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Re: RFC: Restatement of /a regex proposal

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Tom Christiansen
December 4, 2010 10:39
Re: RFC: Restatement of /a regex proposal
Message ID:
Karl wroteL

> I realized as I got further into the design that there were some 
> unstated things about what I'm proposing.  So here is a complete 
> statement, AFAIK:

> Using /a will have the following effects:

> 1) \s, \d, \w will match only the appropriate ASCII characters

> 2) [:posix:] will match only (the appropriate) ASCII characters

Your reference to POSIX reminds me that I'm not entirely sure how the /l
or (?l) locale flag quite works out.  The /a would override a use re /l
or /u that was in scope, right?  I guess the only forbidden thing would
be to try to specify more than one of those in the same pattern or use
re declaration.  Is that so, or have I misunderstood the way /a and /l
and /u are envisioned to behave?

> 3) /i of ASCII characters will match only ASCII characters.  
>    eg. the Kelvin sign will not match 'k'

> 4) /i of non-ASCII characters will obey Unicode semantics, eg, a
>    capital and lower case Greek beta will match, as will the Angstrom
>    sign and an A with a circle above.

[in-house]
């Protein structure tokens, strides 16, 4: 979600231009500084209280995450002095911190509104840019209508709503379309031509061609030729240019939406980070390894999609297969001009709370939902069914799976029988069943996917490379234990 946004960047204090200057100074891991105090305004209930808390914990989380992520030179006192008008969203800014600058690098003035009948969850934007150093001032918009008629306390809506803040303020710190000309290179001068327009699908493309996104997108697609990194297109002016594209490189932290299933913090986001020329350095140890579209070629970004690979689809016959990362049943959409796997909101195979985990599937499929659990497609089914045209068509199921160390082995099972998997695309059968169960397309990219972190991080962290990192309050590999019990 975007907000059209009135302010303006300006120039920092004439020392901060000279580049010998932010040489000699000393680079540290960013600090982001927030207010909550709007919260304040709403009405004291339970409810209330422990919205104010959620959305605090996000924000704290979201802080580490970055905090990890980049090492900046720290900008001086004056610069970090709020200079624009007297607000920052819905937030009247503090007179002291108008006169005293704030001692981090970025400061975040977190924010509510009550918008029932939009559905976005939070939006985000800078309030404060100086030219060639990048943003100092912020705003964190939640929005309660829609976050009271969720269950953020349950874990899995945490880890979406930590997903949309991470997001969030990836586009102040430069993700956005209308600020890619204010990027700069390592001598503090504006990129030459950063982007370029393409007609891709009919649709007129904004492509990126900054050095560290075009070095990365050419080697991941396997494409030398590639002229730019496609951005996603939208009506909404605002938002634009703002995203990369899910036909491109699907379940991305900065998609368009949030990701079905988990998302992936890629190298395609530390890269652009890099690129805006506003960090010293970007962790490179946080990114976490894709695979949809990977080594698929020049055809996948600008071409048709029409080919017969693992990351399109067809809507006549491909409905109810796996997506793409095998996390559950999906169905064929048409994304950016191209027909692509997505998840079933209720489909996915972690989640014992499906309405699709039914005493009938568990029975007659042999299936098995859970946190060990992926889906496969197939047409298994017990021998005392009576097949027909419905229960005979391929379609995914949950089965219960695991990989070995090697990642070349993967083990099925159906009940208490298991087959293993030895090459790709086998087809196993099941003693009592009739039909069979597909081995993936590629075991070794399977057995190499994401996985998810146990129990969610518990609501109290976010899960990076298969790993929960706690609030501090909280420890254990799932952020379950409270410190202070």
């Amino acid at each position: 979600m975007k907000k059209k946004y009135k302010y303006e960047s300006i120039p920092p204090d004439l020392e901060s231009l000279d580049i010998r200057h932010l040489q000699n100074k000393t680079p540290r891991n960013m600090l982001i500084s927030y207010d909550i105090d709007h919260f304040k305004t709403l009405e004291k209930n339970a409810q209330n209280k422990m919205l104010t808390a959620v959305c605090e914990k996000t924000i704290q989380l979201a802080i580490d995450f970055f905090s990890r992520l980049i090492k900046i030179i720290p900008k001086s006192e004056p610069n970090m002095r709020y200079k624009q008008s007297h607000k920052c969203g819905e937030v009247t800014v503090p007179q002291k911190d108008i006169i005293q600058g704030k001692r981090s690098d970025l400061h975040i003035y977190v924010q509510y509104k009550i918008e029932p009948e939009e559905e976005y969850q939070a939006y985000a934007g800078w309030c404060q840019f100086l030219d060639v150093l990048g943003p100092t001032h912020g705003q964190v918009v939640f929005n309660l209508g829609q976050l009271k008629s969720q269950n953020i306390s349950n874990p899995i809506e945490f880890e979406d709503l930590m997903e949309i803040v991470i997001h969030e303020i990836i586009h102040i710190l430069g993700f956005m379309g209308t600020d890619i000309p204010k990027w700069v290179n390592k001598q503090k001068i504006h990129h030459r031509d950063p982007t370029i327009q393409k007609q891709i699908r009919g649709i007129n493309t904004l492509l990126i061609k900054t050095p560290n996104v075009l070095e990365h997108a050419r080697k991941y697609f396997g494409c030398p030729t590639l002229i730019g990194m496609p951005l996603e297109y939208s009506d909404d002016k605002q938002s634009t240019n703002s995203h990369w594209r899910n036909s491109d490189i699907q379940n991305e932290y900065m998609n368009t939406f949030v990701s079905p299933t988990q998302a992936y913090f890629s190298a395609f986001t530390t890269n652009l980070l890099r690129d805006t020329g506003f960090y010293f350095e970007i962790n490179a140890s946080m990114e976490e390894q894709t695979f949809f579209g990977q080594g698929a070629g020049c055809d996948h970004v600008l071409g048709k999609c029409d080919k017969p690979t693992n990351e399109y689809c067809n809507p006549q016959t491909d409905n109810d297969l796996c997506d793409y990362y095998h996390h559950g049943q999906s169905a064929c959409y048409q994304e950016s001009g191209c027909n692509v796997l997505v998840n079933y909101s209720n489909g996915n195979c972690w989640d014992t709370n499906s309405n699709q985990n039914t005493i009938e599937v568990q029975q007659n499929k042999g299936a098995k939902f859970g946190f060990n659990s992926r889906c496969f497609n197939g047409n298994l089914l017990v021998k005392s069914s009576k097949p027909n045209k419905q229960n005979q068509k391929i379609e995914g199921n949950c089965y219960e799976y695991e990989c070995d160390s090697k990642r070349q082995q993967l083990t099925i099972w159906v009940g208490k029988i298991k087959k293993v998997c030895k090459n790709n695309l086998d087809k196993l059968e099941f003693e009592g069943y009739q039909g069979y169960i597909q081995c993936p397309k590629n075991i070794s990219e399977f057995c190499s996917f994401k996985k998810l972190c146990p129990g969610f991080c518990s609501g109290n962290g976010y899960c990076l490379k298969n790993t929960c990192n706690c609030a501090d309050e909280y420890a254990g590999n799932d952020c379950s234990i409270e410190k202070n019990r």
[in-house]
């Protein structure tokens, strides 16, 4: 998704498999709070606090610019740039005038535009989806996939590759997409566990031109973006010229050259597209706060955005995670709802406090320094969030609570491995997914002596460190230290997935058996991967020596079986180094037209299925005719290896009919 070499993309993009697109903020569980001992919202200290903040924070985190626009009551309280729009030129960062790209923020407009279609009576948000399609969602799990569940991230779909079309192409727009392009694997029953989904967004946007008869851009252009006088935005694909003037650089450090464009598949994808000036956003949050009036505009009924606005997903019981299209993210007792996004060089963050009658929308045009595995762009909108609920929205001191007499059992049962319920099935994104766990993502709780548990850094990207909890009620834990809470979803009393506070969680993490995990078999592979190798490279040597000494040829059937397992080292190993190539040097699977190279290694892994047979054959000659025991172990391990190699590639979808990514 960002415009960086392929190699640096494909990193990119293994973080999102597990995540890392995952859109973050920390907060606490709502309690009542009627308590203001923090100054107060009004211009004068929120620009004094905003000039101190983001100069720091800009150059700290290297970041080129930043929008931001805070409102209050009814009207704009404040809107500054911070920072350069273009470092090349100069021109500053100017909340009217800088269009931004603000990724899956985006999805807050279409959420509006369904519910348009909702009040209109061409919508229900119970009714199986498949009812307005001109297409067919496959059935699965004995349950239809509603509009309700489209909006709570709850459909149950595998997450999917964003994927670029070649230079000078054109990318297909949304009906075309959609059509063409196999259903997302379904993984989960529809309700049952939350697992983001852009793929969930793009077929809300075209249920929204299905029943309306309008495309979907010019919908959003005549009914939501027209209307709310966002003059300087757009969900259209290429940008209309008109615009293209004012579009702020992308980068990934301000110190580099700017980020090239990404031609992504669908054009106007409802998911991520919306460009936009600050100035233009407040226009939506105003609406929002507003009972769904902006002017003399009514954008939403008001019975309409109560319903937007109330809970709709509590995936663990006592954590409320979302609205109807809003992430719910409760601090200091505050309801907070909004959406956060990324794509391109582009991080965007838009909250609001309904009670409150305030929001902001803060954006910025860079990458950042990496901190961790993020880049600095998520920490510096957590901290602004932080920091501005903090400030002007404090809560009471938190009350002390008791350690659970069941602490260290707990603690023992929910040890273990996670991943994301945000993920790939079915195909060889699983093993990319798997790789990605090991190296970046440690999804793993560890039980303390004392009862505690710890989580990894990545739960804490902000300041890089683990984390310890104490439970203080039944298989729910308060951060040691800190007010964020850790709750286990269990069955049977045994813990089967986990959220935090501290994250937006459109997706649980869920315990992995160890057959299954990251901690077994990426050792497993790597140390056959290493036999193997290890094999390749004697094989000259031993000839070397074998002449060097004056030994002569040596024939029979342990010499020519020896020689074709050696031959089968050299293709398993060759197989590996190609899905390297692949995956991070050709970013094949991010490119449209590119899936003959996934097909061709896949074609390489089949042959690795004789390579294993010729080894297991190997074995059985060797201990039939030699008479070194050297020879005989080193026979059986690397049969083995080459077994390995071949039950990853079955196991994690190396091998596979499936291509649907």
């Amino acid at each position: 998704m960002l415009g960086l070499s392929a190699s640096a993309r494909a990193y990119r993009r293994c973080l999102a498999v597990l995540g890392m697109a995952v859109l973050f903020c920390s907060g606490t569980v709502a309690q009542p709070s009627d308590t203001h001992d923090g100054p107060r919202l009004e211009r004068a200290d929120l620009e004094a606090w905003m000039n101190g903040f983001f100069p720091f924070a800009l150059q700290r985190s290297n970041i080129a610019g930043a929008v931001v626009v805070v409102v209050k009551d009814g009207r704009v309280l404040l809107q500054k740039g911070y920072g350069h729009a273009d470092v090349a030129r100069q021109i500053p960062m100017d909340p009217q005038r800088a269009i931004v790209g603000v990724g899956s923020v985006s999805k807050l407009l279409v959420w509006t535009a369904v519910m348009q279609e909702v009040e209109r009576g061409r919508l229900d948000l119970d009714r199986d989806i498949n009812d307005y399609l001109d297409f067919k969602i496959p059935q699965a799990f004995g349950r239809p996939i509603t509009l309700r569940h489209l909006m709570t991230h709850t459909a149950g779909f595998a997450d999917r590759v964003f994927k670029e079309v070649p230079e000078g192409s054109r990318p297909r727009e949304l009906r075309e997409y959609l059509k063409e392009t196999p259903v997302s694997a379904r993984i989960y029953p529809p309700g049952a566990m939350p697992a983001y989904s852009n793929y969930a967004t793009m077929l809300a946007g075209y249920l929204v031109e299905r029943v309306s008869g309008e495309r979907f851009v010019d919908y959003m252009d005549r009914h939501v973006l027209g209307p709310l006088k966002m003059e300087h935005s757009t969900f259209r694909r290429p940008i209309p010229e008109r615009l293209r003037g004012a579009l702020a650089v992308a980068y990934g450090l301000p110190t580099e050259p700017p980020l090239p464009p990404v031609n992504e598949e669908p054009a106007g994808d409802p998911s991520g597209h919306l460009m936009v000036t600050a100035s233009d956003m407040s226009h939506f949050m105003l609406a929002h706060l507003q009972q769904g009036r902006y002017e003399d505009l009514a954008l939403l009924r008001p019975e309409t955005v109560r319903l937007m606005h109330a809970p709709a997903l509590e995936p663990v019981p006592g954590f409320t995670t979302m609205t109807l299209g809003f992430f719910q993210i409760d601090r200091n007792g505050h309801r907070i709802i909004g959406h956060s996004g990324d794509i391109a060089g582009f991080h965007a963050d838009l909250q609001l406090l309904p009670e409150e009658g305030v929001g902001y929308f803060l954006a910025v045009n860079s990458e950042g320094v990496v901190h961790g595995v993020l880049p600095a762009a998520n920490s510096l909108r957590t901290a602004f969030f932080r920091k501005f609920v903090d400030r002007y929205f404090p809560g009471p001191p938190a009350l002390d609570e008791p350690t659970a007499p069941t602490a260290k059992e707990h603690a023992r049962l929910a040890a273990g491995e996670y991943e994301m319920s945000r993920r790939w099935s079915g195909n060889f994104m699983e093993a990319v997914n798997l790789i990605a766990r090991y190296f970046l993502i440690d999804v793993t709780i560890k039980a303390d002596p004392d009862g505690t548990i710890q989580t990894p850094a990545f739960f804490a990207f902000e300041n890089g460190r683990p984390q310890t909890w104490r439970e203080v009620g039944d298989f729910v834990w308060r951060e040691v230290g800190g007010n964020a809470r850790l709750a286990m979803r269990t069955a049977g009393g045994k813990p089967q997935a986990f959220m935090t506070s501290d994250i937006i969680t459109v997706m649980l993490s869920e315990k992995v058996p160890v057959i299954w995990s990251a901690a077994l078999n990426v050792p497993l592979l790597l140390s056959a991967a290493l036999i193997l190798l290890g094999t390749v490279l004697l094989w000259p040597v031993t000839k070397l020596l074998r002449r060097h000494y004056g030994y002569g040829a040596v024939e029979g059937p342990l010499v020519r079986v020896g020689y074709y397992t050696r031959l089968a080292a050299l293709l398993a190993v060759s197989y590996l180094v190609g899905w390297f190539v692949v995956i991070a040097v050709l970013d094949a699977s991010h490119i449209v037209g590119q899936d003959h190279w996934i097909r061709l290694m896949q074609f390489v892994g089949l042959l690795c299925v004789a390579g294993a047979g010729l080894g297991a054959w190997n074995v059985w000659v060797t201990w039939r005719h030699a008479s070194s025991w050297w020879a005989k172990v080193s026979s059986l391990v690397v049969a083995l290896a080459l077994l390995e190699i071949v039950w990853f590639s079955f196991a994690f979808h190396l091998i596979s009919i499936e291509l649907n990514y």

> 5) \p{} will match in the full Unicode range, so that \p{Nd} will
>    match many more characters than the 10 matched by \d.

> 6) All of the above is true as well on EBCDIC platforms whose native
>    character set is Latin1. ie. under /a they would behave identically
>    as an ASCII platform would.

I no longer recall enough about EBCDIC to say anything about it at all. 
My last experience may have been thirty years ago with the Sperry UNIVAC,
where we just as often packed up six 6-bit RAD-50 characters into one
36-bit word.  Or maybe that was for the DEC machines?  Possibly both.

Except for those muddying points above clarify, I believe that all makes 
good sense, that it is desirable, and probably also that it is necessary.

I can report that I am unfond of the typed-strings and the typed-
patterns that you need to use in some of the other languages,
especially Python, where things blow up with an exception if you
ever apply the wrong type of pattern to the wrong type of string.
It's very annoying to forever have to hold in your mind which flavor
you are or are not using. It's like all the many kinds of pointers
in C++'s Boost library: no thanks!

Java's (?u) flag in patterns does nothing more than enabling Unicode case
matching, and then only in conjunction with (?i), so you usually see
in written (?iu) if they don't use the flags argument to Pattern.compile.

(?iu) makes things like


match "s" or "S", and it works both way, so   


returns true, as does 



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